The above graph presents a scatterplot of two indicators: arrests for political content and government social media monitoring. We detail the scale at the bottom of this page, but in short, a higher rating is nominally better, while a lower rating is nominally worse. That is, a high score here means less arrests on the first indicator, and less monitoring on the second indicator.
We see that these two indicators are highly correlated, and countries that are relatively democratic on both dimensions cluster at the upper-right corner of the figure. Similarly, if governments closely monitor social media, they are quite likely to follow-up on the information they find, and arrest citizens. It is quite worrying that in 37% of the countries if a citizen posts political content online that would run counter to the government and its policies, they would be likely or highly likely to get arrested. One example is Zambia, which has cracked down on social media freedom. In a prominent case in the beginning of 2018, an individual was given a sentence of seven years for defaming language of the Zambian president on Facebook (Freedom House 2019).
The detailed breakdown of the indicator’s text and what the ratings correspond to follows below.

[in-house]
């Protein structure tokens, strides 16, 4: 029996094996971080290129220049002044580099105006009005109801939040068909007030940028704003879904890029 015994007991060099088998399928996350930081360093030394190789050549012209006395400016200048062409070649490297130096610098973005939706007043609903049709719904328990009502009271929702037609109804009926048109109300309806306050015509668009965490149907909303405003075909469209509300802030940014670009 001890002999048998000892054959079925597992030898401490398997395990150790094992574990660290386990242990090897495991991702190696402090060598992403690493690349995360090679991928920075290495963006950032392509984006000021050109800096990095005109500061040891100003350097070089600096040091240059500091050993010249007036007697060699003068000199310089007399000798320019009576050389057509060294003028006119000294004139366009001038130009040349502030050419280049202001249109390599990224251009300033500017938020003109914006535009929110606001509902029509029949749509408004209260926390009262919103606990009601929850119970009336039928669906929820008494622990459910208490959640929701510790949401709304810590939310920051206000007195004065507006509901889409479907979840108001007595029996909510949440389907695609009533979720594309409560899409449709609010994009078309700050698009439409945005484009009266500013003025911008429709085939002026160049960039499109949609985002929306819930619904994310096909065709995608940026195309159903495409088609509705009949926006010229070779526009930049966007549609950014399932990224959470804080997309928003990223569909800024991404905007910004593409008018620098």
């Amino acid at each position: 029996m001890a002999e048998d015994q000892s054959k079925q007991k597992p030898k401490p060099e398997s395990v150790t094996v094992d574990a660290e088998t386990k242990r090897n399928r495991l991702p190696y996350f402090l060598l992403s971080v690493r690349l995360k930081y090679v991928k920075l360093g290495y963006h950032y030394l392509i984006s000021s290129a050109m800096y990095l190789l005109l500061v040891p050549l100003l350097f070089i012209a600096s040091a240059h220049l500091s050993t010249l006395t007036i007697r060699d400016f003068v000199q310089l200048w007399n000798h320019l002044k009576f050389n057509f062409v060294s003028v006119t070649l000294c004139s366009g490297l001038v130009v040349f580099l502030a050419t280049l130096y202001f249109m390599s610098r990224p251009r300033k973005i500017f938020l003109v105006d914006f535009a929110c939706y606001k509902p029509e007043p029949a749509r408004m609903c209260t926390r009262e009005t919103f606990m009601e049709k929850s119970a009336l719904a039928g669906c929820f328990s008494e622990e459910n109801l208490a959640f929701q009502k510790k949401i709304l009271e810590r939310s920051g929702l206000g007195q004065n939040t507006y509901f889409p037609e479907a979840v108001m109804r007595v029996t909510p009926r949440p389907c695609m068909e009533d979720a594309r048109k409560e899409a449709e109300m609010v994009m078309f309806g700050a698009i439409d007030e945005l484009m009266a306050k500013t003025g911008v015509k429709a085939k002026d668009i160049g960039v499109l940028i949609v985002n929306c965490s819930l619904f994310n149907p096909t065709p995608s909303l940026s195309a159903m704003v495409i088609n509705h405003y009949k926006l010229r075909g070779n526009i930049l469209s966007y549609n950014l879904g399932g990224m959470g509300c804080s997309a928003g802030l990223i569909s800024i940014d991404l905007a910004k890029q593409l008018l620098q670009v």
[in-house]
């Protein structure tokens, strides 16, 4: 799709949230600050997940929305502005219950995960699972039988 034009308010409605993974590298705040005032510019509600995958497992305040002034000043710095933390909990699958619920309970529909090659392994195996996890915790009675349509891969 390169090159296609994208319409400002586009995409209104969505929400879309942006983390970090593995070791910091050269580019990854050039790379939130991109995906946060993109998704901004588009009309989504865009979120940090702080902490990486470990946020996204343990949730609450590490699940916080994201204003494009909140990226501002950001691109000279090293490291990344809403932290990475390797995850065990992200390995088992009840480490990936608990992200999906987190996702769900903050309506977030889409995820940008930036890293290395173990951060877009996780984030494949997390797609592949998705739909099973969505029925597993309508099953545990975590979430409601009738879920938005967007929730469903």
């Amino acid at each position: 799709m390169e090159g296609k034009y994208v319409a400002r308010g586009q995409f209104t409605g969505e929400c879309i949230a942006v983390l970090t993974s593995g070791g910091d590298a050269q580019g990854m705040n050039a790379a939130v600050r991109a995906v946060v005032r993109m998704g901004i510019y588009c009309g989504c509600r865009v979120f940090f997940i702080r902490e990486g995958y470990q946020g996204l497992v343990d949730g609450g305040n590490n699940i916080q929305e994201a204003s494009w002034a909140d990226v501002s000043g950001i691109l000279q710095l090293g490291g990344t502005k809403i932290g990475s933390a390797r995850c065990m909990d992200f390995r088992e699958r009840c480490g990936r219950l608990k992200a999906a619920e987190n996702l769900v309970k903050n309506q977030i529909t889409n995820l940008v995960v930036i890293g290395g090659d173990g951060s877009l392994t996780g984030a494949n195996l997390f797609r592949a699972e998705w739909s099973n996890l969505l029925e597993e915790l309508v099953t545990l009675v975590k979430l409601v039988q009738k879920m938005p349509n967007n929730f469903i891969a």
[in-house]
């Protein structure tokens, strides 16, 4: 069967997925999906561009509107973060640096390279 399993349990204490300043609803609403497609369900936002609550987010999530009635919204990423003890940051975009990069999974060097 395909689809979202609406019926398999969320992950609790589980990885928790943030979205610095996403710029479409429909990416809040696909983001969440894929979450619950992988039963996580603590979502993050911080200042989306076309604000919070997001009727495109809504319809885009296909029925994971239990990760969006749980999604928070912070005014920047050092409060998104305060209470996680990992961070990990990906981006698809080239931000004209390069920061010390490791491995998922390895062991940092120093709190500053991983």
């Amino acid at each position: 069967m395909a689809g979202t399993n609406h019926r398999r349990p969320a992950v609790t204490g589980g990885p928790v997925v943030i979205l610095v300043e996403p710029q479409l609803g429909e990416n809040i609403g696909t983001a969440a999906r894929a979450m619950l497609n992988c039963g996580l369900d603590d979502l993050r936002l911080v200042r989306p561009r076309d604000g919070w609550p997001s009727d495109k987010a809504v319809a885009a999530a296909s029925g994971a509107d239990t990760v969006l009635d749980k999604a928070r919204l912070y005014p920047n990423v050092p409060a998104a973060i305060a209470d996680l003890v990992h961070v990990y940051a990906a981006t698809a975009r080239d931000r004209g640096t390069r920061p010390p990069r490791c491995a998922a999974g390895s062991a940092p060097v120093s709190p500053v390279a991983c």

Government Social Media Monitoring asks how comprehensive is the surveillance of political content in social media by the government or its agents? Ratings are on a scale of:
0: Extremely comprehensive. The government surveils virtually all content on social media.
1: Mostly comprehensive. The government surveils most content on social media, with comprehensive monitoring of most key political issues.
2: Somewhat comprehensive. The government does not universally surveil social media but can be expected to surveil key political issues about half the time.
3: Limited. The government only surveils political content on social media on a limited basis.
4: Not at all, or almost not at all. The government does not surveil political content on social media, with the exceptions mentioned in the clarifications section.
Arrests for Political Content asks the question: if a citizen posts political content online that would run counter to the government and its policies, what is the likelihood that citizen is arrested? Ratings are on a scale of:
0: Extremely likely.
3: Extremely unlikely.